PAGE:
Mix-Up in Reports Is Explained To Correspondents by General
(EDITOR’S NOTE: Charles Black, Enquirer military writer, has returned home after four months in Viet Nam. He was with men of the 1st Cavalry Division during many of their recent engagements with Communist guerrillas, and his articles on the war as he saw it will continue in The Enquirer daily.)
By CHARLES BLACK
Enquirer Military Write
Brig. Gen. Richard Knowles, assistant commander of the 1st Cavalry Division, called in the entire press corps billeted at Pleiku MACV compound and talked to it about the mix-up in reports concerning what had happened out on the battlefield where the Second Battalion Seventh Cavalry had made its heroic fight the previous day.
The word back at Pleiku (and it was the same for everybody, military or civilian) had been that the fight was not a big one. The next day it became very apparent that the Second of the Seventh had been in a savage battle.
The question most correspondents were asking concerned the fact that the fight had been conducted in a kind of communications vacuum. Brig. Gen. Knowles, for example, had been in the dark concerning its early intensity, and he said so at once when his quarters had become filled with reporters.
I had already talked to some men returning from the scene and they had told me that there was a good tactical reason for the guarded communications from the battlefield.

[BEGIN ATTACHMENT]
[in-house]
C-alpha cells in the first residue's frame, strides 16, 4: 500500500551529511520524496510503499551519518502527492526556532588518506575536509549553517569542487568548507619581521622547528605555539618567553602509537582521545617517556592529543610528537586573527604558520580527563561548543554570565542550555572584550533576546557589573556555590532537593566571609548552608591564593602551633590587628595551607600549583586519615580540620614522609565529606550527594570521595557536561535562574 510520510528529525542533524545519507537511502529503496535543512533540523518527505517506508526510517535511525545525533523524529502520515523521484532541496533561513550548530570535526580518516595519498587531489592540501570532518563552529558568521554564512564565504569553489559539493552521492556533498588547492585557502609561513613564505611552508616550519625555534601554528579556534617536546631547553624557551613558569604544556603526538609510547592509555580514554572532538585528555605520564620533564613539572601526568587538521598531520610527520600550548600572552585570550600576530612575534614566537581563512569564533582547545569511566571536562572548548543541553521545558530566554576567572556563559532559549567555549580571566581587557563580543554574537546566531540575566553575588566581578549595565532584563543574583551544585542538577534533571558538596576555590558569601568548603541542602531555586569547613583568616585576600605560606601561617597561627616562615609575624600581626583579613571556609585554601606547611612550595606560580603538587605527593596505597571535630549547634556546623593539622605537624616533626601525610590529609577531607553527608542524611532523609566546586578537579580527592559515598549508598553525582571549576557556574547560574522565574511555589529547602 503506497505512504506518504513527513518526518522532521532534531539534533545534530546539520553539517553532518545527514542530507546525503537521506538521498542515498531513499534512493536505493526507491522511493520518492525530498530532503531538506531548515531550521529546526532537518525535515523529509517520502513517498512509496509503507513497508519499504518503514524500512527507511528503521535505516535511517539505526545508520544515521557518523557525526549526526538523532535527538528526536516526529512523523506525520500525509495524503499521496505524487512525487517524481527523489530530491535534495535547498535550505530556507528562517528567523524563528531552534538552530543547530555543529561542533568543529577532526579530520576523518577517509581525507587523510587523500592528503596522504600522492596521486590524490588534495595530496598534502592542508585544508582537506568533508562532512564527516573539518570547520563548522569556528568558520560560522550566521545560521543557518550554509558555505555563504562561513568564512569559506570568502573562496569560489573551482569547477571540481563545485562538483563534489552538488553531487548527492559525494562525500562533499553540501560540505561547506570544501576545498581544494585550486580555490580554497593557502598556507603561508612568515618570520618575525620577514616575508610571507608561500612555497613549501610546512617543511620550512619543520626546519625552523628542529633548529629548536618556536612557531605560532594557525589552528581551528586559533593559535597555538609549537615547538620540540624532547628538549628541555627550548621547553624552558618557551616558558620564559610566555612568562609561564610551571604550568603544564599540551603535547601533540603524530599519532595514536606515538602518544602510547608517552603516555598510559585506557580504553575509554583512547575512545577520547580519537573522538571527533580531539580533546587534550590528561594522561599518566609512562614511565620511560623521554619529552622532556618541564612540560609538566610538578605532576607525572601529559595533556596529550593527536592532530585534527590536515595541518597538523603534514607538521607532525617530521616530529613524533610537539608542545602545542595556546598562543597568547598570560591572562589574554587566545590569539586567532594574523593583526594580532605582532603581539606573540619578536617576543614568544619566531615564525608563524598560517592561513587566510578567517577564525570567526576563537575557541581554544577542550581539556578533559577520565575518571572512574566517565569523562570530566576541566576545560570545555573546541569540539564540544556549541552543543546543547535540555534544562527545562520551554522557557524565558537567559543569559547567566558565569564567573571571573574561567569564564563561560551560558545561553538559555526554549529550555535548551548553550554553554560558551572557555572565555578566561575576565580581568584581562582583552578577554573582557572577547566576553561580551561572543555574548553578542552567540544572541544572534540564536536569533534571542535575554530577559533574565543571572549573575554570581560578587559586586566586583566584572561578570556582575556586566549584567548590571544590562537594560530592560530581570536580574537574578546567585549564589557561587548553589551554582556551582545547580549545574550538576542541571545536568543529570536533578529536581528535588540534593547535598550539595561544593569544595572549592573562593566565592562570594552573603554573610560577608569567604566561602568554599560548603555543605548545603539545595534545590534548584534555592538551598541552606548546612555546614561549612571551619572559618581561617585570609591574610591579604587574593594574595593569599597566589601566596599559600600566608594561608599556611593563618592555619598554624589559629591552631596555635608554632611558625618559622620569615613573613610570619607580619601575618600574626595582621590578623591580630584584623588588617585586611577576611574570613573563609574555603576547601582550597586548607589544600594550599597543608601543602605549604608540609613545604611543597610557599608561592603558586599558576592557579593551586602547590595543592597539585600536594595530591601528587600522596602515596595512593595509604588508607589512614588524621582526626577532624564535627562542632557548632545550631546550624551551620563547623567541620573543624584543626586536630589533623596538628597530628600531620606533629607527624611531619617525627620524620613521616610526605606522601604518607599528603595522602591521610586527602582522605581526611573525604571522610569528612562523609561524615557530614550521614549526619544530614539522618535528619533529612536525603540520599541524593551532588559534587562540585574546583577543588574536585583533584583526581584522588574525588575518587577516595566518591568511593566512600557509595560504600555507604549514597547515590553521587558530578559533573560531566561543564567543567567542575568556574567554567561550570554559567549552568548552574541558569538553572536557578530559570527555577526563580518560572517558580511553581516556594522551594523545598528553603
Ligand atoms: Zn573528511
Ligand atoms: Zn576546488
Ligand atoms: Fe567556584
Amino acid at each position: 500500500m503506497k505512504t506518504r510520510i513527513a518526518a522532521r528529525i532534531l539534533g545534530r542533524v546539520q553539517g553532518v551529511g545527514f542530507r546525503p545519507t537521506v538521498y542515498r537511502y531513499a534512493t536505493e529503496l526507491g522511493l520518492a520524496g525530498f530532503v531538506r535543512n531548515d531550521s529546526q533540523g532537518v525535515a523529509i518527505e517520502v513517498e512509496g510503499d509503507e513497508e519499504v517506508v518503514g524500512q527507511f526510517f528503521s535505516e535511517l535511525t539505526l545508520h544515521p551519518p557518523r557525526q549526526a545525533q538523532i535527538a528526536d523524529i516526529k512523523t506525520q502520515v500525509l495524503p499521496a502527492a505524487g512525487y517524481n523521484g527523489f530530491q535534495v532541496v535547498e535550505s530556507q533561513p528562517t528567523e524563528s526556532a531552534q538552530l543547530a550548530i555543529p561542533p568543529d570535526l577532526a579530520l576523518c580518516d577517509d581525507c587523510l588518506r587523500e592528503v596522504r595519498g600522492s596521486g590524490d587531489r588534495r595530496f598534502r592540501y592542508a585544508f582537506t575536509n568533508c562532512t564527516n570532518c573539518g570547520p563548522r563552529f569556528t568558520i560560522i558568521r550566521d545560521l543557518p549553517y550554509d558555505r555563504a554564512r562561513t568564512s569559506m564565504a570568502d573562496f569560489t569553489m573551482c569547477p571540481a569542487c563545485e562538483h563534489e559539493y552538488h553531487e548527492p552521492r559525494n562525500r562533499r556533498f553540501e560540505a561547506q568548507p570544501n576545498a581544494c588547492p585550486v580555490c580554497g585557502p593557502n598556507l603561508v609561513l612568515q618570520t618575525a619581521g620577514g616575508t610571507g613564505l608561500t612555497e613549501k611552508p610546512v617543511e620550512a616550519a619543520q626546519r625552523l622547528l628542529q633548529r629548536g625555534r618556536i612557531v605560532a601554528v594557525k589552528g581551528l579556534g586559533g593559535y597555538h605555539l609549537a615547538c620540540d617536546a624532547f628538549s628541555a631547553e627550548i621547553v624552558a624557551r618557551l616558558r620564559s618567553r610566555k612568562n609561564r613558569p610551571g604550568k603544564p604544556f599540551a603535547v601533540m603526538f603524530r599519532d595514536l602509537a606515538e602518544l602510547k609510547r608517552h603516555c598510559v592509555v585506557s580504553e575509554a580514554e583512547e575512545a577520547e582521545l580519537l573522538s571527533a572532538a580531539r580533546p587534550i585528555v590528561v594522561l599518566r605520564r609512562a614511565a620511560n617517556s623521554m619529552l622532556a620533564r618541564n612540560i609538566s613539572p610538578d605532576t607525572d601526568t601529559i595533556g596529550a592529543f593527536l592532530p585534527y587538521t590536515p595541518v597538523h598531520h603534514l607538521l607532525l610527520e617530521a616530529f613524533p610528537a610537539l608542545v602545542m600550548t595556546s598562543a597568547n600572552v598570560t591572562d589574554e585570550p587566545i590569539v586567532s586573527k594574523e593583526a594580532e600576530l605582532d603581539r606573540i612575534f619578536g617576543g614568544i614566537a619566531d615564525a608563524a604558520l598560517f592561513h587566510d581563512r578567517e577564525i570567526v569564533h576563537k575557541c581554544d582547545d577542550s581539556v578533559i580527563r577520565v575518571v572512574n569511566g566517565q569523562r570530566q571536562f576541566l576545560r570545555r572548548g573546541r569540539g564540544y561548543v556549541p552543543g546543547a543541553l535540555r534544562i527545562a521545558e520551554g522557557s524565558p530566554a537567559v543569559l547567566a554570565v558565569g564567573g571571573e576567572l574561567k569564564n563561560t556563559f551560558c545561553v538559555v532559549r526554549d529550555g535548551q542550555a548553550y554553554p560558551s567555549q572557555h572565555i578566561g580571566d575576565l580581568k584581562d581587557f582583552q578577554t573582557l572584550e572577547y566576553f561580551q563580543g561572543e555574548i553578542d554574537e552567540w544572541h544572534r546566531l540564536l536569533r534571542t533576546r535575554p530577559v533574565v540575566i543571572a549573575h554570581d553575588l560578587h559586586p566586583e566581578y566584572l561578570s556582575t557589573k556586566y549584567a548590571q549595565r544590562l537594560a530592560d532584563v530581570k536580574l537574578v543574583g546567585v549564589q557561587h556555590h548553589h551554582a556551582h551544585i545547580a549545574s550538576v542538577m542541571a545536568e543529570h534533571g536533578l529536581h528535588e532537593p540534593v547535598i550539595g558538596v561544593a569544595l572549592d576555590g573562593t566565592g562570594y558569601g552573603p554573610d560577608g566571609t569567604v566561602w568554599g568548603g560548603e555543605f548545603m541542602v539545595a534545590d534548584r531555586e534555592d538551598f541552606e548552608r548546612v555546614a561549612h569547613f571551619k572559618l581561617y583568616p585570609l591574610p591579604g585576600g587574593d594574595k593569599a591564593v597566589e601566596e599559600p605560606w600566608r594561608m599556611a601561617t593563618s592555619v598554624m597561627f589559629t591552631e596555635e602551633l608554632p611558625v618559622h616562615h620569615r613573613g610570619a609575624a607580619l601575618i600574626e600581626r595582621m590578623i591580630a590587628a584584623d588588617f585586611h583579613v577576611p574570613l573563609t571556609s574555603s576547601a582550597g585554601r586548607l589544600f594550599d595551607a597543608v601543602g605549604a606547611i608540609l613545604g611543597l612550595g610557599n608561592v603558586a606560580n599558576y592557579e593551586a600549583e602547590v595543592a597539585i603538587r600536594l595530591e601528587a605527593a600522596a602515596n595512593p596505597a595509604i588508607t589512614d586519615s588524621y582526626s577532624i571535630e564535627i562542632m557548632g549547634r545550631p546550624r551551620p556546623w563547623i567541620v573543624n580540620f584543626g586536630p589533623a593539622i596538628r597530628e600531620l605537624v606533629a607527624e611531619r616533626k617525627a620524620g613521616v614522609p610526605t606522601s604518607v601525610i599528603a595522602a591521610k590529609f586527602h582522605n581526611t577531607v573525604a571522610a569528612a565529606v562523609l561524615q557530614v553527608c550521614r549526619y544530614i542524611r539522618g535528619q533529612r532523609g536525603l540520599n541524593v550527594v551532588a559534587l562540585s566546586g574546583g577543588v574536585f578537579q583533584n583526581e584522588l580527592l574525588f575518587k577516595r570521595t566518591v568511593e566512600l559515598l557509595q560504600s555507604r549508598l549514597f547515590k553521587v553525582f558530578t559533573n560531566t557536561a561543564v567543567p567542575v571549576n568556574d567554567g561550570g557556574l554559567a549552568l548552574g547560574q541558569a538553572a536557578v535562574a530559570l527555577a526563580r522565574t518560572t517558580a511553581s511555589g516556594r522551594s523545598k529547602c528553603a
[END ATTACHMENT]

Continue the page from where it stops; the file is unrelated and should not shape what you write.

“Lt. Col. Robert McDade had air and artillery, he had control of his fight, and he knew that his communications were being monitored by the enemy and that there had been some American radios and SOI cards captured,” one officer told me.
(SOI means “signal operations instructions” and contains the radio code used for operational reports. Anyone possessed of this card and a radio able to pick up the right frequencies could have monitored and understood the battalion’s radio messages. Lt. Col. McDade, according to the officer I talked to, didn’t choose to give the enemy information.)
I left the conference quickly. The major single fact I wanted to hear had come already.
The Second of the Seventh had fought to a remarkable success after having all of the cards stacked against it and the PAVN battalions which had struck it by surprise while the American units were strung out in columns had once more been hacked to pieces.
There had been more than 400 Communist bodies counted and the American units had pushed on out of their perimeters and recovered their wounded and dead, while capturing the litter of equipment and casualties left behind by the fleeing Communists.
Capt. Myron Diduryk, whose Bravo Company had been called out of church to go to the fight, had once more come onto the scent of battle when the scales seemed delicately balanced.
His company had been the one which had assaulted into the fight at Chu Pong mountain and had turned the tide around Company C, First Battalion Seventh Cavalry, when that unit had been in a fierce brawl with a full battalion of PAVN’s who had tried to overrun the company in three “human wave” attacks.